The breeze turned easterly and the rain held off for a while. The cloud kept it very mild.
A small team restricted themselves to just a few nets due to the lurking rain. We still caught 114 new birds, just over half (58) were Chiffchaffs. There were also 25 Blackcaps and 15 Goldcrests. The most interesting feature was that 10% of the Chiffchaffs were adults. We ringed more adults in one day than we would normally expect in four weeks. Was this due to the lurking rain encouraging adults to stop?
There were also several retraps with good fat and weight showing they are making good use of the hold up.
The rain stopped but the breeze returned. It was possible to do some ringing and 41 birds were ringed. This included the third Yellow-browed Warbler and Coal Tit of the year. Six Robins better reflected the number that can be heard ticking from every hedge.
After two days of unsuitable conditions what do you do with a forecast of 50% rain? Does it mean half of us will get wet? In the end it meant that due to the wind dropping completely (hurray) we were able to get three quick rounds done before the drizzle returned en masse to make it a very damp day. In that time we were able to ring 33 birds. This included a Yellow-browed Warbler, a Firecrest, ten Goldcrests and 13 Chiffchaffs.
Judging by the fat scores these birds were not brand new arrivals but had had time to get up to fat three or four often.
I have got hold of the totals for the last two days and, thanks to the mornings being better than forecast, it has been a busy two days.
One hundred and two birds were ringed on Tuesday and 109 today. Blackcap (21, 36), Chiffchaff (23, 34) and Goldcrest (22, 17) made up the bulk and Blue Tit continued their run with 17 and 10. There are still hirundines moving through and three House Martins were ringed on Tuesday.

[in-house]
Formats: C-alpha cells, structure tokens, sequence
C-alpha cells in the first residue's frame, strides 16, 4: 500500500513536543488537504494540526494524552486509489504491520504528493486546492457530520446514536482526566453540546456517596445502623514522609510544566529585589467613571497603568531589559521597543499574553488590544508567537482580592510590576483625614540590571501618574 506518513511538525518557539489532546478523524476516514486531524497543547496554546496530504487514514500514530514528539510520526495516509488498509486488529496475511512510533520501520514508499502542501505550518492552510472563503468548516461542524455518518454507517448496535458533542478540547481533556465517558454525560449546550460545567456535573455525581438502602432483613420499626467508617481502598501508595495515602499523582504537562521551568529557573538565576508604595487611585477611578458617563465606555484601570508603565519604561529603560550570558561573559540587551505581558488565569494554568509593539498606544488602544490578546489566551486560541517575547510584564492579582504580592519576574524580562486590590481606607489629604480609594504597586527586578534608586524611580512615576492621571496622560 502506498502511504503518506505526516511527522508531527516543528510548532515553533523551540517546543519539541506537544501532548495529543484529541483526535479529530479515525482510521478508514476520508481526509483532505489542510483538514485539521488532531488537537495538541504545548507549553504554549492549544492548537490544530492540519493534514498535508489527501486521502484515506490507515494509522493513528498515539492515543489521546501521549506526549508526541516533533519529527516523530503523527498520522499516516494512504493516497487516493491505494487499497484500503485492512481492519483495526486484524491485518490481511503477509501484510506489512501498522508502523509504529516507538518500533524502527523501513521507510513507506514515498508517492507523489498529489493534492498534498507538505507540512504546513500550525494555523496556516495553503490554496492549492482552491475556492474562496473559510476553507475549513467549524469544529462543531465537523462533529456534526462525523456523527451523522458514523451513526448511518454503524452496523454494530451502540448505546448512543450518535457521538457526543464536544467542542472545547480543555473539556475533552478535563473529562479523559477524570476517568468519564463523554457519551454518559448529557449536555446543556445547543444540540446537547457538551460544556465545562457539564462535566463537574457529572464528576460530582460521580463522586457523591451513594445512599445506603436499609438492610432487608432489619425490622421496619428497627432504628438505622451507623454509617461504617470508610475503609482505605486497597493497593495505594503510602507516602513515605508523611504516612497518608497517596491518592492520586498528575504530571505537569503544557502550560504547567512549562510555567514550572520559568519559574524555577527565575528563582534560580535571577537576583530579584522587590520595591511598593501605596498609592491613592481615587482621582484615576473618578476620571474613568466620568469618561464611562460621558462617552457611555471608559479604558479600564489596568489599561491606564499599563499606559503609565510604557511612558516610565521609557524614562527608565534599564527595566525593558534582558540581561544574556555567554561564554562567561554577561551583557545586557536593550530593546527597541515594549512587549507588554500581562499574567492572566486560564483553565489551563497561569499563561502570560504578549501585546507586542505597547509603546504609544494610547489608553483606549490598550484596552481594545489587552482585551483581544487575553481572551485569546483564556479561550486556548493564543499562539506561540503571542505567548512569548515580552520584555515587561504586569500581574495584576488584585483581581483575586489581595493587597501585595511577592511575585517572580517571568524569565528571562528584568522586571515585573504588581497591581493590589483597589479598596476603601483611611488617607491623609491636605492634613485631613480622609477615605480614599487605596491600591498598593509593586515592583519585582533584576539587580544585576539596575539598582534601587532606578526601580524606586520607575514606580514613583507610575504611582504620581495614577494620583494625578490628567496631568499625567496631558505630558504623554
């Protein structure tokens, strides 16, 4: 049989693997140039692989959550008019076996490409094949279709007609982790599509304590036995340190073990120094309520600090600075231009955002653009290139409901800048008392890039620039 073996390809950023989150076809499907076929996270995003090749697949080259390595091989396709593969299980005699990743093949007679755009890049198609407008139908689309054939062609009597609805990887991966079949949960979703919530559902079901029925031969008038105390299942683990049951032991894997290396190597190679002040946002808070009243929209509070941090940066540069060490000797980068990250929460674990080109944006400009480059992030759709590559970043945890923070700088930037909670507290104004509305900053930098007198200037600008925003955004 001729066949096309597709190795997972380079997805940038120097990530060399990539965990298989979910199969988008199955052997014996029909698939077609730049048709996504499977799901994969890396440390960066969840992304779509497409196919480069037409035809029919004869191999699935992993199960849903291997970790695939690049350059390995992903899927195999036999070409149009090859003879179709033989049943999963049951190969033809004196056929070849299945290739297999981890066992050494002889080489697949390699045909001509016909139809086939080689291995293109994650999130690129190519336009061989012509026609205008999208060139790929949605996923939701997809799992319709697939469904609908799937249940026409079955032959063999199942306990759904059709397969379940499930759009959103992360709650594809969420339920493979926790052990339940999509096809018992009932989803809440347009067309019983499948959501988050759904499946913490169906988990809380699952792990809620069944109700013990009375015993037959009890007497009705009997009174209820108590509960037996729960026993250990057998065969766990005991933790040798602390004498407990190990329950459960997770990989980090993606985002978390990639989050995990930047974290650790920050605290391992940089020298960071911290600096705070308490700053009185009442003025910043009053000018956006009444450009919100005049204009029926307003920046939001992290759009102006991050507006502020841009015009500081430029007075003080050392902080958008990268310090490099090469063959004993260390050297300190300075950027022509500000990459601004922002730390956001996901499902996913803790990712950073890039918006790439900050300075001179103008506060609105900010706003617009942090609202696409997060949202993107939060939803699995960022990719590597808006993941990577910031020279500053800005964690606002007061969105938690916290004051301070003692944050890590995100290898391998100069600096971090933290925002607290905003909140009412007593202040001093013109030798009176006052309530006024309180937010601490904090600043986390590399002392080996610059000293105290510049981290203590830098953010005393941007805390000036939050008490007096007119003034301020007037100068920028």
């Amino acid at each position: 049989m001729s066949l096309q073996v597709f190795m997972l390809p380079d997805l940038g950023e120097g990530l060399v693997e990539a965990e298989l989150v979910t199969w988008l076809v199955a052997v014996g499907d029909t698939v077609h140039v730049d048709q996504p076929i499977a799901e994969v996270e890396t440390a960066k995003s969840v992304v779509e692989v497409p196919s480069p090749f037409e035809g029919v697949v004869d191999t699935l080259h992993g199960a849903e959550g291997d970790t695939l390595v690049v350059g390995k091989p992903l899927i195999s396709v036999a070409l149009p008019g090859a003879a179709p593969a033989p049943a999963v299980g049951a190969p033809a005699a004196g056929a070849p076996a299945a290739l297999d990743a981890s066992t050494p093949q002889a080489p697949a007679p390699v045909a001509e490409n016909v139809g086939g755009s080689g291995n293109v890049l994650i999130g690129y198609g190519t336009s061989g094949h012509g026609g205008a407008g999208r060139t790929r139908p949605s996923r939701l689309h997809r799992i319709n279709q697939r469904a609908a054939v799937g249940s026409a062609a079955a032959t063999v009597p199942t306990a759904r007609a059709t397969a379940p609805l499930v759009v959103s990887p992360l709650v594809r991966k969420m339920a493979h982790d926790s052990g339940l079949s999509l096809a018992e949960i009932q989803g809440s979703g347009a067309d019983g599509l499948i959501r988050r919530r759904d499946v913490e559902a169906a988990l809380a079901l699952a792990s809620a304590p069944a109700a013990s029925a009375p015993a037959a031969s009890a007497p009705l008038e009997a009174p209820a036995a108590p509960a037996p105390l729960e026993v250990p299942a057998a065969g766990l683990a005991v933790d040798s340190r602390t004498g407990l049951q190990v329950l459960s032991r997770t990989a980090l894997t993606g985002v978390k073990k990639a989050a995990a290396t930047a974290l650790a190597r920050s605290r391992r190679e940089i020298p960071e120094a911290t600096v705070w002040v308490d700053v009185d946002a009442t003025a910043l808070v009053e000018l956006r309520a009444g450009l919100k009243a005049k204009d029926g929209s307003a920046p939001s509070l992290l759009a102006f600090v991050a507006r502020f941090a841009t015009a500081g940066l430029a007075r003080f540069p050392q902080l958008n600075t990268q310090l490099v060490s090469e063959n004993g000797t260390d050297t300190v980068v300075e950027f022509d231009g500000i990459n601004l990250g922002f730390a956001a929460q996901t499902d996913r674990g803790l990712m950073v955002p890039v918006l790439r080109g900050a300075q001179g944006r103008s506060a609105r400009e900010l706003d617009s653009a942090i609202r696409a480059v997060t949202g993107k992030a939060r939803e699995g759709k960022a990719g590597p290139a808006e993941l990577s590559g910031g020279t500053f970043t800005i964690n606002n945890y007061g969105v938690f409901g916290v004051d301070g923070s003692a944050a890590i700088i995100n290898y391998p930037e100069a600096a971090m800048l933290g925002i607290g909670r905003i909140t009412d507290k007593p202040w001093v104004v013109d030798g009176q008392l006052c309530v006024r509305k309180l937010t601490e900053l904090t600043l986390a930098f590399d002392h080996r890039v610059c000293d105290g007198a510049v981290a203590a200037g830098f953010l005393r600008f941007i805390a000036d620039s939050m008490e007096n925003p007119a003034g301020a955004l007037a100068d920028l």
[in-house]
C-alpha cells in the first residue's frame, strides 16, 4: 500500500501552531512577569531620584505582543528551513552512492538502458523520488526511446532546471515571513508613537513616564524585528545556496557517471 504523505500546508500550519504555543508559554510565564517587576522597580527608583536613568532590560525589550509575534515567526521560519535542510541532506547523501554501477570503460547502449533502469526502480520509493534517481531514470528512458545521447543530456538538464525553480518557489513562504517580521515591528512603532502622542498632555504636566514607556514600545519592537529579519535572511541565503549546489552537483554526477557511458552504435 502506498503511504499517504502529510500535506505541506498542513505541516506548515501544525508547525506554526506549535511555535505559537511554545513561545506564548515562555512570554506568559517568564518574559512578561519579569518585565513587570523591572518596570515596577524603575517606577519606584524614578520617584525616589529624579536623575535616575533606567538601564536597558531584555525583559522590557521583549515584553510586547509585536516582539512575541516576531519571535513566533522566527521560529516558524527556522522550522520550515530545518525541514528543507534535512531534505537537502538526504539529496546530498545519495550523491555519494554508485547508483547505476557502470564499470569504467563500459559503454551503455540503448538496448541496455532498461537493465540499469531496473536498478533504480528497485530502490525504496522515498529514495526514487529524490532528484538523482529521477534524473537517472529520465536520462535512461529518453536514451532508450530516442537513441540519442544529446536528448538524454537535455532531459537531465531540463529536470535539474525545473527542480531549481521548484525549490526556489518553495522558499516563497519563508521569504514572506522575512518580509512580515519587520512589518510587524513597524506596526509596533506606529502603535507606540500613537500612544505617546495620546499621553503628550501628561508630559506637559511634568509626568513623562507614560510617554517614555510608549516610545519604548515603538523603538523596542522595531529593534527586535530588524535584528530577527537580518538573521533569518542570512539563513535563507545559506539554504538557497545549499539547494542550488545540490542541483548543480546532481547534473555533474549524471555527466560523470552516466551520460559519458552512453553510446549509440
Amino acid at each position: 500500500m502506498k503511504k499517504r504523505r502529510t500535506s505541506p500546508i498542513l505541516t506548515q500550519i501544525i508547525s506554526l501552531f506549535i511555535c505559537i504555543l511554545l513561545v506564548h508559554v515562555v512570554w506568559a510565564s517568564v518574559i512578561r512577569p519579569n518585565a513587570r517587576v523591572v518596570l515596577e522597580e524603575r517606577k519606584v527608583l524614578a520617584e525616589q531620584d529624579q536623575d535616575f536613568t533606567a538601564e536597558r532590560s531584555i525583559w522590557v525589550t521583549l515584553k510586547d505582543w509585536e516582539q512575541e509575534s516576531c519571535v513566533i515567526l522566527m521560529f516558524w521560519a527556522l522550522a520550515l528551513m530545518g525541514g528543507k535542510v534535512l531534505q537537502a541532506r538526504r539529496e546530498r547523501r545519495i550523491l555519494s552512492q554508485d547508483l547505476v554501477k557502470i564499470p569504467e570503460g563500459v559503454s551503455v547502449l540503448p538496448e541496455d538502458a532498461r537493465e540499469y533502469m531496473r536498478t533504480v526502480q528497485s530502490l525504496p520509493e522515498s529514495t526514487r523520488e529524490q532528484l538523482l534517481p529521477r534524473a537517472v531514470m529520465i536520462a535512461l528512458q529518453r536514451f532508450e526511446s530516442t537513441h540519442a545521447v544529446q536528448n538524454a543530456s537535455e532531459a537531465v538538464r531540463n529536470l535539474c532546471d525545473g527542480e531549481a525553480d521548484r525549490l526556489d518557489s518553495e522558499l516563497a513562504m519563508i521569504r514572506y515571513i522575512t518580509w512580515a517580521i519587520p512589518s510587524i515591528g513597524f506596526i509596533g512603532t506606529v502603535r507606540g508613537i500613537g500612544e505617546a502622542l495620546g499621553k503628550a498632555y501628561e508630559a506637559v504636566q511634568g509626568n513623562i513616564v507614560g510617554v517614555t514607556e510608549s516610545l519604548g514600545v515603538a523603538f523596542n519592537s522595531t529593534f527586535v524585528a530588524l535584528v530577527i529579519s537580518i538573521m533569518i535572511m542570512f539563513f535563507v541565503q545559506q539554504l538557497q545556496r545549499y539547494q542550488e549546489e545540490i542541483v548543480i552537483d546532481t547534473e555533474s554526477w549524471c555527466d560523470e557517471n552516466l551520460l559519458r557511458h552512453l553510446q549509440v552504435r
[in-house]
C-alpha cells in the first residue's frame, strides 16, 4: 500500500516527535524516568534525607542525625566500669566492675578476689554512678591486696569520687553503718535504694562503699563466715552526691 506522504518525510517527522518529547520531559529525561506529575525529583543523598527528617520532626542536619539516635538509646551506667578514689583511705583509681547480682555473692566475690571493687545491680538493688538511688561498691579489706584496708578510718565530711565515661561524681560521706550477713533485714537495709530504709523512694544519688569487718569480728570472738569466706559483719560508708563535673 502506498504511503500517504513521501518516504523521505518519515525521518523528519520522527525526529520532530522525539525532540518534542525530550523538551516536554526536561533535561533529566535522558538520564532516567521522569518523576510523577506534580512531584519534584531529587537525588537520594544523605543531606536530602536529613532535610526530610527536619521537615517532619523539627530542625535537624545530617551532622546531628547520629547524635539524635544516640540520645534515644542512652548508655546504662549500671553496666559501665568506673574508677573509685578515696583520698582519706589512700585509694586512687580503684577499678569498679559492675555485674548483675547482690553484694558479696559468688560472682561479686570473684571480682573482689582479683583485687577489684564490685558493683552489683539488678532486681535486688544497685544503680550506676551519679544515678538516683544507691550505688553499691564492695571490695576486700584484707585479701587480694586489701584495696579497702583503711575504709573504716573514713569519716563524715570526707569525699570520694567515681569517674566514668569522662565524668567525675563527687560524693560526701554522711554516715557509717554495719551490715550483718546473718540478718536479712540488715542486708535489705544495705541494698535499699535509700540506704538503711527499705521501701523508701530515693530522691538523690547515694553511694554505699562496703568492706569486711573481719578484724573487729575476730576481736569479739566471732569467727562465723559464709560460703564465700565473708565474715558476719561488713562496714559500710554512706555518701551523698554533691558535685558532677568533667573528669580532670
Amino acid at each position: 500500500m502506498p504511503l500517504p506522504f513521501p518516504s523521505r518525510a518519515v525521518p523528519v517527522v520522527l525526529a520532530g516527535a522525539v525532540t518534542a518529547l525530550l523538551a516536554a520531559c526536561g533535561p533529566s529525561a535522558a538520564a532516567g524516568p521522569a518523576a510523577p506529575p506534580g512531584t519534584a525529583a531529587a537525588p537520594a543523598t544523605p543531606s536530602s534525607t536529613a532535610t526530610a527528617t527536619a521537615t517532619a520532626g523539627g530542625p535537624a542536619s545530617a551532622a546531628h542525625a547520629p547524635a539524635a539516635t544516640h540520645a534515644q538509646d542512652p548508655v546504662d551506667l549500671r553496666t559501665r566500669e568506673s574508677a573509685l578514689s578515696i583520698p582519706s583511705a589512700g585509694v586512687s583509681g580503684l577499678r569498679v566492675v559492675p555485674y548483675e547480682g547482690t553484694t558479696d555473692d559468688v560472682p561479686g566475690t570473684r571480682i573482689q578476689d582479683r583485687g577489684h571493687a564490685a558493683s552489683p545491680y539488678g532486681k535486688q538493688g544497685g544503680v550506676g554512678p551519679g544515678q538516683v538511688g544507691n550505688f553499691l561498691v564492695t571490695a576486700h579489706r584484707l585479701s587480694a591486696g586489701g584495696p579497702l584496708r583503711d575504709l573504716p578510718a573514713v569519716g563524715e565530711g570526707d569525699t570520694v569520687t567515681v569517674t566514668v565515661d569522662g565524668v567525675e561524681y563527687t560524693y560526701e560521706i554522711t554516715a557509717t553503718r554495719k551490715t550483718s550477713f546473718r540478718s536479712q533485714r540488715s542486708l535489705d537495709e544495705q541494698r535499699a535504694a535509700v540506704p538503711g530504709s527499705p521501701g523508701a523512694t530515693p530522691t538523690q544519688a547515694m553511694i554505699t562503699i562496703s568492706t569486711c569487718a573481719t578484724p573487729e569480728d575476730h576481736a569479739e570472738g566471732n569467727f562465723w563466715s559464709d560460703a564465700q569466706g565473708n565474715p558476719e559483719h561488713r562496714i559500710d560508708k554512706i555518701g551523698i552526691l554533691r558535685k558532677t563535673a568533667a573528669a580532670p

Although the forecast light NE had long disappeared from the forecast it was a light N-NW and cloud, giving good ringing conditions. Two hundred and twenty-one birds of nineteen species were ringed. Most notable was a Yellow-browed Warbler and three Mistle Thrushes. Forty two Chiffchaffs led the way closely followed by 40 Blackcaps and 38 Goldcrests. Blue Tits continued their recent impressive run with 19 more. Nineteen Song Thrushes was very notable as they rarely get into double figures nowadays.
The wind returned but it was possible to get nets up and 63 birds were ringed. This included the almost daily Firecrest and Redwing.
Hopes were high this morning with the wind forecast to drop right away and some light cloud. The first frost of the autumn came as a bit of a shock but the rush of birds soon made us forget this. In all 345 birds were ringed, three controlled (all Chiffchaffs), and 20 retrapped.
Chiffchaffs led with 150 followed by 97 Blackcaps. The most interesting feature was a reflection of what the vismig recorders were seeing with 48 new Blue Tits and nine Long-tailed Tits. There were also 10 retrap Blue Tits but they did not show until the end of the session. Two Coal Tits (of British appearance) and a Treecreeper tagged along.
It looked and sounded as if birds had moved on overnight. We still did 135 new birds thanks to one flurry of 62 House Martins. Showers and more wind arrived to put an end to that movement.
Blakcaps and Chiffchaffs were equal with 26 each and the first Redwing of the autumn was ringed.